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Forgive and forget...cliché or realistic?

Many have heard the saying, "forgive and forget," especially regarding negative life events. Over the years, past clients have asked, "Well, shouldn't I forgive? Shouldn't I forget?" Individuals might reference religion. Let me be clear: I do not teach forgiveness. Also, I do not promote forgetting. I believe this cliché is detrimental to mental and emotional wellness. It is also an unrealistic expectation with a high probability of failure. For anyone to set unrealistic expectations leads to an increased likelihood of mental and emotional distress (e.g., frustration, anger, disappointment, sadness, shame, and obsessive, self-deprecating thoughts) and instability.


Question #1: Should I forgive?

The American Psychological Association defines forgiveness as "willfully putting aside feelings of resentment toward someone who has committed a wrong, been unfair or hurtful, or otherwise harmed you in some way. . .it involves a voluntary transformation of your feelings, attitudes, and behavior so that you are no longer dominated by resentment and can express compassion, generosity, or the like toward the person who wronged you." (n.d., para 1). I read on other online sites that the psychological definition can also include no longer holding vengeance toward the offending person.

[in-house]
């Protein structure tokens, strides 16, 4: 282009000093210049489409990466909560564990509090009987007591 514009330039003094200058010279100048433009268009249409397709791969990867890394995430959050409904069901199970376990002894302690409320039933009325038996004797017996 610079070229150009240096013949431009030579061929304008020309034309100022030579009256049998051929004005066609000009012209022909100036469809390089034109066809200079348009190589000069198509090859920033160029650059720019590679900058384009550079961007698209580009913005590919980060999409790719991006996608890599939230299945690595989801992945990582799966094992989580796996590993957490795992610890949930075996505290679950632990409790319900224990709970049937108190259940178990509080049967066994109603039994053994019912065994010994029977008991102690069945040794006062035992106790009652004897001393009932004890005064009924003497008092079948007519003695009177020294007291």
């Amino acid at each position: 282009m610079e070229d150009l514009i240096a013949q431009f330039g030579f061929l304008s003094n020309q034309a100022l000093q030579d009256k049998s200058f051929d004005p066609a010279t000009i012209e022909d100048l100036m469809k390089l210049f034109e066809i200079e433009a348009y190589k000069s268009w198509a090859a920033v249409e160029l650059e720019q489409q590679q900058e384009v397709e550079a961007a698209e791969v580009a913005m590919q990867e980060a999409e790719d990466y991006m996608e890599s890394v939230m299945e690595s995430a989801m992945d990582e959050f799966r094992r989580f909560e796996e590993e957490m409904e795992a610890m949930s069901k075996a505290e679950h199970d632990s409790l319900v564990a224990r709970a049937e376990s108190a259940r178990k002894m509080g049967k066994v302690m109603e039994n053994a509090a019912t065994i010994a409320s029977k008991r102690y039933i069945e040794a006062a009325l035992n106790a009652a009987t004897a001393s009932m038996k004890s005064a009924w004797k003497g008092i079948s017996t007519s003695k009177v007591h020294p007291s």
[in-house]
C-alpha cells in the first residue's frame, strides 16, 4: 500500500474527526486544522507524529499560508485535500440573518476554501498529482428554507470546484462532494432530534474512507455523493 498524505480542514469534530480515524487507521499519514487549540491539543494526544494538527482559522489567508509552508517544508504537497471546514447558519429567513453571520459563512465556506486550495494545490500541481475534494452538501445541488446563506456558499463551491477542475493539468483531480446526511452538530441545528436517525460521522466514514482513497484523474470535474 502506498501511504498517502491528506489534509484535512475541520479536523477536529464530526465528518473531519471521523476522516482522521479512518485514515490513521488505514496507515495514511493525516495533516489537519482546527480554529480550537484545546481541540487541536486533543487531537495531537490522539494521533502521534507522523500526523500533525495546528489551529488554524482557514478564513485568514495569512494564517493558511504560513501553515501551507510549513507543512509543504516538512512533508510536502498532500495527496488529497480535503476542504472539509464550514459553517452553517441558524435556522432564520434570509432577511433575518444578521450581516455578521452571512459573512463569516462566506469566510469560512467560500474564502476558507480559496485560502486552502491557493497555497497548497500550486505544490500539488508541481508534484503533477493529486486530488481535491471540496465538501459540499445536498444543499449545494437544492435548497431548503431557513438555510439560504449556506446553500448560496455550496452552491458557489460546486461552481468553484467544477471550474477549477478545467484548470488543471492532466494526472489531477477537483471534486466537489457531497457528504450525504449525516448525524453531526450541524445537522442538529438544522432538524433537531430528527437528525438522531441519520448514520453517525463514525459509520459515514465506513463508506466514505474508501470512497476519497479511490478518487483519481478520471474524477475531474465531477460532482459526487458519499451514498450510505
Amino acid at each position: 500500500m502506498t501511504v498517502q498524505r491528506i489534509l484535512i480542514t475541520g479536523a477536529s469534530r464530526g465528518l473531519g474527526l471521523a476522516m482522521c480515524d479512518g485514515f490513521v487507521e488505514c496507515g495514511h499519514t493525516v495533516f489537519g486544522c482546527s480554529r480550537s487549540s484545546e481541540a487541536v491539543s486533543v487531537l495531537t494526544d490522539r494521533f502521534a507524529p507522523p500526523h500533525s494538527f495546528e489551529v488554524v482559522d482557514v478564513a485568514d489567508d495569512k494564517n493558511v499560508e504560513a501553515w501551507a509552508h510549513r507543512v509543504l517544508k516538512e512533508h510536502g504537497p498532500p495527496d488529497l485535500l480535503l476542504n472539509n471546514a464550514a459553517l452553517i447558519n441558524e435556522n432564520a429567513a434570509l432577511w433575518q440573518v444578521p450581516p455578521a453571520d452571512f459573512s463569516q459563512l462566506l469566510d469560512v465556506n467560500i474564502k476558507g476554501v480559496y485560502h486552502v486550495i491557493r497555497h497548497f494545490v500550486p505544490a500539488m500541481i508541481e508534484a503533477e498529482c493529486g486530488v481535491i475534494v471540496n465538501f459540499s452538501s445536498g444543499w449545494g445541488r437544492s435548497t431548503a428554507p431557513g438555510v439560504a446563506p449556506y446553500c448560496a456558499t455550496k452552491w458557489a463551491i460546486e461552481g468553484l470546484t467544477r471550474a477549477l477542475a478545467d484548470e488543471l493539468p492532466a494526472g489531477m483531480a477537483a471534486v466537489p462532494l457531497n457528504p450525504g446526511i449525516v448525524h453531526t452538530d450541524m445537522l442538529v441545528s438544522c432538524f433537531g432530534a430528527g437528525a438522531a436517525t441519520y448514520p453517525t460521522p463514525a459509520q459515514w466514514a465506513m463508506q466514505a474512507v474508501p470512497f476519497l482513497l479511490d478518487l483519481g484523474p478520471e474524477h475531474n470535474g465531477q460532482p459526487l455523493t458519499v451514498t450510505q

Black woman sitting in window
Black woman sitting in window

My problem with this definition is that it assumes a person must be dominated by resentment. As a highly educated Black woman, I have been treated wrong, unfairly, hurt, and harmed based on assumptions made about me due to the intersection of these identities, along with being tall, having natural hair, and having an Rbf (i.e., resting bitch face). There were many perpetrators, and some were in positions of power. I had and do not hold resentment or vengeance toward these people. I also think it's not productive or healthy to hold these negative emotions toward the unjust infrastructure of society and systems, which I believe will not change in my lifetime. Moreover, it is a way of life for me, and I long accepted it is what it is. I will have to make the best of what it is.

To address the second part of this definition, no one has to express "compassion, generosity, or the like" toward someone who has harmed them to move past vengeance or resentment (American Psychological Association, n.d., para 1). All a person has to do is not care anymore; no compassion or generosity toward the offender is needed. However, if I had a client who verbalized wanting to improve their relationship or mend fences with an individual (e.g., spouse, significant other, partner, relative, caretaker, etc.), I would provide feedback that showing some level of compassion, considering letting go of whatever negative feelings they hold about the person or choosing to acknowledge, explore, and process conflicted feelings will likely help achieve their goal. But I'm not assuming their emotions are resentment or revenge; someone can feel a wide range of emotions, including love, toward a person or people who have harmed them.